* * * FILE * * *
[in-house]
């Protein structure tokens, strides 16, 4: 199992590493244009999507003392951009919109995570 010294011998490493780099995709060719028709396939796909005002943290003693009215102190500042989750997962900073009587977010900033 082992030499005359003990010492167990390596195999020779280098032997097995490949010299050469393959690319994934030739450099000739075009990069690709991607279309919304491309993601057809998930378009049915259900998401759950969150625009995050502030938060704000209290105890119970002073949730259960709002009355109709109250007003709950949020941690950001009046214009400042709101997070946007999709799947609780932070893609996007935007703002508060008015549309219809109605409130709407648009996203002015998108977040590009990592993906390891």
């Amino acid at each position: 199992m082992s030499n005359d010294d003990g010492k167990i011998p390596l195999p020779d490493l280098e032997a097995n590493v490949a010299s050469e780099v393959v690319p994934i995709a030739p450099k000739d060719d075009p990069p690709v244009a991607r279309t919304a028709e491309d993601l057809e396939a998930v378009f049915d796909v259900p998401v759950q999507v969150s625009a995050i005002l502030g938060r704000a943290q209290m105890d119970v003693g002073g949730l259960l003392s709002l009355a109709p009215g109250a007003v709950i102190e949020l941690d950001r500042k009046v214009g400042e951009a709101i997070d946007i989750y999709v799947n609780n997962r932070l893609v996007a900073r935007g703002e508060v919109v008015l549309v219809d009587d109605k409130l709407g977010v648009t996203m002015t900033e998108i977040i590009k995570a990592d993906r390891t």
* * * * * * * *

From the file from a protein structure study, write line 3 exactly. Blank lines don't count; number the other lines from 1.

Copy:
């Amino acid at each position: 199992m082992s030499n005359d010294d003990g010492k167990i011998p390596l195999p020779d490493l280098e032997a097995n590493v490949a010299s050469e780099v393959v690319p994934i995709a030739p450099k000739d060719d075009p990069p690709v244009a991607r279309t919304a028709e491309d993601l057809e396939a998930v378009f049915d796909v259900p998401v759950q999507v969150s625009a995050i005002l502030g938060r704000a943290q209290m105890d119970v003693g002073g949730l259960l003392s709002l009355a109709p009215g109250a007003v709950i102190e949020l941690d950001r500042k009046v214009g400042e951009a709101i997070d946007i989750y999709v799947n609780n997962r932070l893609v996007a900073r935007g703002e508060v919109v008015l549309v219809d009587d109605k409130l709407g977010v648009t996203m002015t900033e998108i977040i590009k995570a990592d993906r390891t």